Your actual deposit can be whatever you want (subject to minimum)

    The lenders will all score you in the background you will have a maximum amount they will lend to you based on affordability, they will never specifically tell you this. It doesn't matter if your borrowing £100k to buy a £200k house or a £1,000,000 house, if the affordability check says you can only afford to support a £80k mortgage then thats all they will lend. In fact the £1,000,000 house may actually lower your affordability because, the running costs are higher, but thats a negligable thing really.

    There is also no reason you have to drawdown (the funds you actually request from the lender via solicitor) the full amount you were approved for. As long as you don't breach any product restrictions (such as minimum borrowings).
    Your solicitor will normally ask you this question, but people just don't realise it because it comes close to completion.

    This can be quite handy on terminology.
    https://moneyfacts.co.uk/guides/mortgages/mortgage-terminology--glossary-and-jargon-buster131211/
     
  13. Hedge

    Capodecina

    Joined: Oct 18, 2002

    Posts: 16,939

    Location: Somewhere in the middle.

    We had about 18% available but our mortgage advisor said we might aswell keep the 3 percent towards furnishings because the rate at 15% would be the same.
     
  14. Psycho Sonny

    Caporegime

    Joined: Jun 21, 2006

    Posts: 29,697

    depends on how else you were going to pay for the furnishings as you would need to pay interest on that 3% you kept over the term of your mortgage.

    if you had 18% available i would be advising to see if you could get the 2% one way or another. like even borrow off a mate or relative and just tell them we will give you the 2% back plus £200 in a years time for instance. hitting that next bracket would easily have saved you more than £200 most likely but obviously a lot of variables.
     
  15. Mercenary Keyboard Warrior

    Sgarrista

    Joined: Aug 4, 2007

    Posts: 8,225

    Location: Wilds of suffolk

    Not every 5% makes a diff and not every lender is the same.
    Last time I mortagaged, iirc, the bands were 95%, 90%, 85%, 75% and 60%. This is the sort of thing that moves around, and is why lenders can be good at a certain level and not good at others as they try to win certain business.
    60% does seem to be the lowest they consider worthwhile to adjust, I guess on historical models its got more than enough safety margin to be considered the lowest risk.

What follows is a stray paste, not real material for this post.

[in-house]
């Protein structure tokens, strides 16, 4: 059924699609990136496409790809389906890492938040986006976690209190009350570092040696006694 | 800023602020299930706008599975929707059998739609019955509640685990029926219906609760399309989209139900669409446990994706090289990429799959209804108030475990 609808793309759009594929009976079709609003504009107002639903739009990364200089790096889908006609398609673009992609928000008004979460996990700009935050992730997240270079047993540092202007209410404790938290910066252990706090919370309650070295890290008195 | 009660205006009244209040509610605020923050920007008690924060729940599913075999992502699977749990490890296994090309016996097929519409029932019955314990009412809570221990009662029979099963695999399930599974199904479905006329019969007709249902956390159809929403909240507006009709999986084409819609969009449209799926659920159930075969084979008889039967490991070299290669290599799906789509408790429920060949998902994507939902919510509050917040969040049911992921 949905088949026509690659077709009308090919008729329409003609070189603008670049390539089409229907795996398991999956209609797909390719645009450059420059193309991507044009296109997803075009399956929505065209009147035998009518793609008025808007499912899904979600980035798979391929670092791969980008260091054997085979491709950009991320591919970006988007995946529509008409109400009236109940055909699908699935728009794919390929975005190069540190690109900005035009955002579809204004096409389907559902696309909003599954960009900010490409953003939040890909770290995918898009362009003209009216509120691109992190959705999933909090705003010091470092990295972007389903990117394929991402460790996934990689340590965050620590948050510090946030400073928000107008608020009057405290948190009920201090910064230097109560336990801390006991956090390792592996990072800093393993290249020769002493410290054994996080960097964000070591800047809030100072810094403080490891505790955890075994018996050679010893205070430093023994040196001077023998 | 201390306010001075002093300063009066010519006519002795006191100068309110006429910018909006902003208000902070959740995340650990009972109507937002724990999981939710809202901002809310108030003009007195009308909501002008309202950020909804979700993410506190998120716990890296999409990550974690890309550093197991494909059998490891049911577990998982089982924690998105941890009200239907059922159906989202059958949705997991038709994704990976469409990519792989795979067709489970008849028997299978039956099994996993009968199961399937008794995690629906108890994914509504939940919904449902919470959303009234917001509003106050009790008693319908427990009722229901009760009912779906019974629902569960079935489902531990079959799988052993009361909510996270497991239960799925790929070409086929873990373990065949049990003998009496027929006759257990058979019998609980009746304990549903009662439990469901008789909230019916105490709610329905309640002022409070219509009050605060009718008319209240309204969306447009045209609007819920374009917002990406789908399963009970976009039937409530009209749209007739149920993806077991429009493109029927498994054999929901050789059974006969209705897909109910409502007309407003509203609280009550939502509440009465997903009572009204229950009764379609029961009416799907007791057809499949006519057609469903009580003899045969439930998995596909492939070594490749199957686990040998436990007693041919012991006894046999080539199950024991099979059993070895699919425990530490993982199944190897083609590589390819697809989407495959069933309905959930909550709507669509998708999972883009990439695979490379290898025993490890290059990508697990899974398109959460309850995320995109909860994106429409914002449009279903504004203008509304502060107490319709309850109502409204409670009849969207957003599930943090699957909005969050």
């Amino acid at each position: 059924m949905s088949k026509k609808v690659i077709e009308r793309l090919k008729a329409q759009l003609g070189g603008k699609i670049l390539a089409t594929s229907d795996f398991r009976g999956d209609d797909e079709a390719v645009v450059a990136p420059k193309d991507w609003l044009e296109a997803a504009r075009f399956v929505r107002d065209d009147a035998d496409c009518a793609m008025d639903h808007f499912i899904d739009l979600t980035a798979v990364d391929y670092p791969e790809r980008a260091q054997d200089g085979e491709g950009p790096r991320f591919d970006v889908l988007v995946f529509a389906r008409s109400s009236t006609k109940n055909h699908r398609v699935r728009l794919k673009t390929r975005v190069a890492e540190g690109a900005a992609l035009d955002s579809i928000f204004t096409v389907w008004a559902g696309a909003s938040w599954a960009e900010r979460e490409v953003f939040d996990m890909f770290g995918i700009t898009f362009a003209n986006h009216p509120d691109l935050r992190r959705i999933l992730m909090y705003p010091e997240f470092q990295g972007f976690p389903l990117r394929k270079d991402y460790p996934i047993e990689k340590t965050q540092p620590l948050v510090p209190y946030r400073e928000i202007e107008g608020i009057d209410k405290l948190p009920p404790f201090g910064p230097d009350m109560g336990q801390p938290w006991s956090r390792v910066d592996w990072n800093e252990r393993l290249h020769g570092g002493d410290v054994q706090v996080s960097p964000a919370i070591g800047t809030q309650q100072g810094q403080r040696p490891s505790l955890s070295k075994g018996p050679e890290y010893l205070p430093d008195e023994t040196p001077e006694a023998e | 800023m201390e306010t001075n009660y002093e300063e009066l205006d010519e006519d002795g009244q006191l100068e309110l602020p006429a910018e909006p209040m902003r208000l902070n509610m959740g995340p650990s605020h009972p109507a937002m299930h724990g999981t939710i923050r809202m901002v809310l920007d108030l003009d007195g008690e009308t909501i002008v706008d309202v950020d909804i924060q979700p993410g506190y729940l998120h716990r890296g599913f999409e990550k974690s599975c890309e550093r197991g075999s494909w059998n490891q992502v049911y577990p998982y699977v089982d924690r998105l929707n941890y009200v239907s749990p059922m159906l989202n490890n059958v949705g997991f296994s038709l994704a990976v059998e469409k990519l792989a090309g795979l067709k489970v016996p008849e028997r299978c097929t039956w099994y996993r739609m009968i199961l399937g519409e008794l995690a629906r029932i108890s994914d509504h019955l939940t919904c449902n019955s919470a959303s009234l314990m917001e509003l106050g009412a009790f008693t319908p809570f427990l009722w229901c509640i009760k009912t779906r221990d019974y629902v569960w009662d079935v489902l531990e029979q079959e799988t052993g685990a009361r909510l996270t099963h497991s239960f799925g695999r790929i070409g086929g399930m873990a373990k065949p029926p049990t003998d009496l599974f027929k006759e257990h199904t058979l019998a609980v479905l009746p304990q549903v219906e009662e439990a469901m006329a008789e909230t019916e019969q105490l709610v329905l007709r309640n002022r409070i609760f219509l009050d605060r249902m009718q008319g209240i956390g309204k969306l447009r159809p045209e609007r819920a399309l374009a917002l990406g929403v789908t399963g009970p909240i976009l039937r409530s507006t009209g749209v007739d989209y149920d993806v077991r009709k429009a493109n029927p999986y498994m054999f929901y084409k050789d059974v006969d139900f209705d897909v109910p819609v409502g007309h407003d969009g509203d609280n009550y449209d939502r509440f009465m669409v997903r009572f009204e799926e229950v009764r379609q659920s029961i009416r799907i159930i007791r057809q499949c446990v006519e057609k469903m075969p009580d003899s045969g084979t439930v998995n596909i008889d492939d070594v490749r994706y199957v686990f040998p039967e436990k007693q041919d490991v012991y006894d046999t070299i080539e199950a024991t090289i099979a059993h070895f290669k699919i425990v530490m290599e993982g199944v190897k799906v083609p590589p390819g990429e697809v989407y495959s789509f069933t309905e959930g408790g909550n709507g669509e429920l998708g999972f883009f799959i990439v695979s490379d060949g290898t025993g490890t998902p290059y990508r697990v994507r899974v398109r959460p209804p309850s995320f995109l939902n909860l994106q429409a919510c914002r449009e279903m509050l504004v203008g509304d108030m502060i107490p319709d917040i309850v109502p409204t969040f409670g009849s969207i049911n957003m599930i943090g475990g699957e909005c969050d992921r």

Also have to consider that if the mortgage valuer drops the value of the house compared to asking it can also mean your percentage goes up. (Because its not necessarily that the vendor will accept any less)
     
  16. Psycho Sonny

    Caporegime

    Joined: Jun 21, 2006

    Posts: 29,697

    it was every 5% for me down to 60% like you suggest. after 60% LTV seems to make no difference and you tend to be offered the cheapest deals available when shopping around.
     
  17. Hedge

    Capodecina

    Joined: Oct 18, 2002

    Posts: 16,939

    Location: Somewhere in the middle.

    Aye that all makes sense. He did ask if we could make 20% somehow but we were already maxed out which meant the 3% was actually useful for getting us setup in new place. Interest rates were low enough that it wasn't a massive deal. Our first rate was 2.2% then after that two year fix we came down to 1.58%.
     
  18. Psycho Sonny

    Caporegime

    Joined: Jun 21, 2006

    Posts: 29,697

    Seems like you got your mortgage right after the referendum on Brexit?

    I got mine just before it when the outlook was rates would rise and they went the other way. I'm stuck on 2.85% for 5 years with 2 and a bit years still to go.

    Wish I had fixed for 2 years.
     
  19. Mercenary Keyboard Warrior

    Sgarrista

    Joined: Aug 4, 2007

    Posts: 8,225

    Location: Wilds of suffolk

    Ouch bad timing as by current projections your going to come off fixed at the time the rates could rise. Big Brexit disclaimer, but thats now looking to be around the time we head towards a more normal holding pattern.

    Of course its been predicted for a few years now, but IMO Brexit took any wind out of that one.

    Still however, by historical UK standards 2.58% is incredibly low.
    Look how quickly they had to rise in the US once they did. I think we will see 2% base rate very quickly once they need to inject some cooling. Problem is its such a blunt tool with the pain disproportionally inflicted on those least able to stand it.
     
  20. Hedge

    Capodecina

    Joined: Oct 18, 2002

    Posts: 16,939

    Location: Somewhere in the middle.

    Been in property since 2015. So last time I remortgaged at 1.58 was June 2017. It's due again now but rates aren't as good.